As part of its recent ‘Returning to Our Roots’ homecoming celebration, Wiley College announced its plans to rebrand as Wiley University. Additionally, three new Master’s degree programs were introduced, including a Master of Business Administration, a Master of Arts in Criminal Justice, and a Master of Science in Higher Education Administration.


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Dr. Herman J. Felton Jr., Ph.D., JD, President and CEO of Wiley University, said this change merges the past and future of the university. The institution bears the name of a medical leader, Bishop Dr. Isaac William Wiley, according to Marshall News Messenger. The opening of the four-year university opened as a place for Black students to study higher education in the arts and sciences.

“Becoming Wiley University is not simply an exercise and a name change; it is an exercise in our ability to embrace our past and see the future,” Felton said. “The past 150 years have been a testimony to our faith in what is possible. We stand proudly today and return to our roots, symbolically as Wiley University, and literally as we embrace the next chapter of excellence.”

“We’re on the cusp of yet another defining moment for the nation through Wiley College,” Felton said. “With the unwavering support of our students, alumni, faculty, and staff, we’re setting the stage for the next phase of the Wiley legacy.”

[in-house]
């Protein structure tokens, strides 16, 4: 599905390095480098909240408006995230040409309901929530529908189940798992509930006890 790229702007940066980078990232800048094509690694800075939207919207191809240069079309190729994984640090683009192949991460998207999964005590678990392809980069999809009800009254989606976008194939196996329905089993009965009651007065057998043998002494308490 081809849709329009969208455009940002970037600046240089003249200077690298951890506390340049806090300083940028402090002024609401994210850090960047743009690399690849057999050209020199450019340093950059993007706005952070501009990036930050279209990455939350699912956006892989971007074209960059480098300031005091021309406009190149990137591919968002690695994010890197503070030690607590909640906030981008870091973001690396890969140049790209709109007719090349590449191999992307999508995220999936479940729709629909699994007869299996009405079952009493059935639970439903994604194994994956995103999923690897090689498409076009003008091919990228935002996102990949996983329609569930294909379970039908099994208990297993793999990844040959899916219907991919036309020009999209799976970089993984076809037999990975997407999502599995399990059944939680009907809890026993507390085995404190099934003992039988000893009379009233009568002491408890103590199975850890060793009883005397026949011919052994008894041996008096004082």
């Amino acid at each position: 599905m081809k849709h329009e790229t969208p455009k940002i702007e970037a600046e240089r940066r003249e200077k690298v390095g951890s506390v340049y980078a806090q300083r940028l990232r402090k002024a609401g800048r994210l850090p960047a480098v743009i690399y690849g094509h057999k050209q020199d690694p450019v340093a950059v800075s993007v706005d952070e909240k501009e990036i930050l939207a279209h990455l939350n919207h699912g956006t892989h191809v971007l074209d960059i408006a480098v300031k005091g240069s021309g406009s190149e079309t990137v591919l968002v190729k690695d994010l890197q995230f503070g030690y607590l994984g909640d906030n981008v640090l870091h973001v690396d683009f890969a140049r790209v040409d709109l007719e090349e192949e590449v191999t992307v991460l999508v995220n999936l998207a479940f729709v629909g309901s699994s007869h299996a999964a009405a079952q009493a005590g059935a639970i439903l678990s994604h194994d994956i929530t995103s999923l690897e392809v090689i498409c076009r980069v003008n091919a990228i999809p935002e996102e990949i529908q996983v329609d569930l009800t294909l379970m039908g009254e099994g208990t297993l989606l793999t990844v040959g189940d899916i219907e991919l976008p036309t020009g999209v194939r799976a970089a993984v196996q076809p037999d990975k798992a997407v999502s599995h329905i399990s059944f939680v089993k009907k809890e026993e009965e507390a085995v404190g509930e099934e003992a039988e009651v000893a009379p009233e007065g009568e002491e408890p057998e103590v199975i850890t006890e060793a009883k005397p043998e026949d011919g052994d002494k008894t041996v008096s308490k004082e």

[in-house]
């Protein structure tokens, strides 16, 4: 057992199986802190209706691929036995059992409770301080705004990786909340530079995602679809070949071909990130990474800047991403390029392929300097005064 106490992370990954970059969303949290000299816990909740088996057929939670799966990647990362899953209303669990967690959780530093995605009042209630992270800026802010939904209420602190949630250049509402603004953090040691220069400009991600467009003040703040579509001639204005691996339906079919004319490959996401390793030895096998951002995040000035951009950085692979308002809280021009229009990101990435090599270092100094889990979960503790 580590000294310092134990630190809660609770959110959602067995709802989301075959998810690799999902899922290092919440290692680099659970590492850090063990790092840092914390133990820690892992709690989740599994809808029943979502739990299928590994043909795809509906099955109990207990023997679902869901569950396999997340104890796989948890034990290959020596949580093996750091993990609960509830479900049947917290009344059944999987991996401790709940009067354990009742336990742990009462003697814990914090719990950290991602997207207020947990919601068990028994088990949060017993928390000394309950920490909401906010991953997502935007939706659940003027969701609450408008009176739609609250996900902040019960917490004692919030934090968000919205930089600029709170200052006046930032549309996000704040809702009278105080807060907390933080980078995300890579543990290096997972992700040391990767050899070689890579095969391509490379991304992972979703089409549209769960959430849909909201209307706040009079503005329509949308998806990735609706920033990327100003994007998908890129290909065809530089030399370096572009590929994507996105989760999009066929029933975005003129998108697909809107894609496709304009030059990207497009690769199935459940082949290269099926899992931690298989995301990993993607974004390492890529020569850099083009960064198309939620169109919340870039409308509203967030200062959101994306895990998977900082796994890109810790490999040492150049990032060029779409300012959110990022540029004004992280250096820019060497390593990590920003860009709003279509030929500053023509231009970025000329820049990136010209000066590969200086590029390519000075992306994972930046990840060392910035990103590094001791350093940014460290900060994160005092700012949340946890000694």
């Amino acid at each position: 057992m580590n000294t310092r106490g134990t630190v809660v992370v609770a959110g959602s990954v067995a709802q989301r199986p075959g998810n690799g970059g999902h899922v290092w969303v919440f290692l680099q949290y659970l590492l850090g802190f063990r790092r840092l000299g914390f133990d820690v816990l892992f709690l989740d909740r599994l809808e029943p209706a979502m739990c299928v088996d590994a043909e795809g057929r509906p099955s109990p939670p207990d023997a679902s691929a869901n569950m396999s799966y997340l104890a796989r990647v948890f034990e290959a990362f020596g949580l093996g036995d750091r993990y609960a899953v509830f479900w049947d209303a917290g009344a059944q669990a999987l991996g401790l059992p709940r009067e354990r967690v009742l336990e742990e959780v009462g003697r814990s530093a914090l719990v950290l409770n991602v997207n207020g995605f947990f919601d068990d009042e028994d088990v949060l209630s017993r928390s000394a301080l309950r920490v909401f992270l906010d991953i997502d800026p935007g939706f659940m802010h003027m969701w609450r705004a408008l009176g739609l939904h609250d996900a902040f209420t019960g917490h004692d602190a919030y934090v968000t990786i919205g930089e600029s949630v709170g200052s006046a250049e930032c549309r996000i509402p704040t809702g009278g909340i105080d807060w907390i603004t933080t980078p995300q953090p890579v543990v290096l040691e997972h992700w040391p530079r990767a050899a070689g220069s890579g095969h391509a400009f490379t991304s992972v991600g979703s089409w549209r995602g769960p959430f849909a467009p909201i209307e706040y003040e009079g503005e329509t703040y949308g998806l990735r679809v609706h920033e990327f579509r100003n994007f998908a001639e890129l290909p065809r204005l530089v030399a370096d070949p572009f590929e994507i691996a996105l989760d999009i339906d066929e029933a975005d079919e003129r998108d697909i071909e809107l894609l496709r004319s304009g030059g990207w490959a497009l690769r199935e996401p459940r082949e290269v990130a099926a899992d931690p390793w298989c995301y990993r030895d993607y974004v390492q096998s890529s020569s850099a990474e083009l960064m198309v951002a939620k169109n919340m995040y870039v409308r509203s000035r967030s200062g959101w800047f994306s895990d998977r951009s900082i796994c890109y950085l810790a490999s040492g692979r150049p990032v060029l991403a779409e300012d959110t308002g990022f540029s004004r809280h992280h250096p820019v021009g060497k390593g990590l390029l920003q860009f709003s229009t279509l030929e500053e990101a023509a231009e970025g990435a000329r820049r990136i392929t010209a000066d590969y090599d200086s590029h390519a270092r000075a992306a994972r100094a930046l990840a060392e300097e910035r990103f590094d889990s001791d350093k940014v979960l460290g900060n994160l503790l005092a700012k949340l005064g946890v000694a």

According to the Marshall News Messenger, the HBCU was founded 1873 as Wiley University. Wiley’s operating officer and vice president for administration, Tina Bradley, told Marshall News Messenger the institution once was a place for ‘enslaved’ who ‘had a vision and dream’ that they too could have access to education.”

“And so, in the 21st Century, the bold and audacious vision continues that tradition, but inspires us and asks us to really focus on how we can achieve that as an institution. It also asks what we can be radical with regards to providing an accessible education and affordable education during these times to any student who would want it at Wiley University,” Bradley added.

As part of its efforts to clear student debt, the Student Government Association also sent checks to the university. Elijah Strong, the president of the student-led organization, presented a check for $1,873. Additionally, Wiley University’s staff presented two checks totaling $1,929 and $2,2023 supporting their 1929 campaign. Lastly, the university was given $9.5 million in grants and services from partnerships and the building of the Transformation Center and the Kenny Ponder Welcome Center.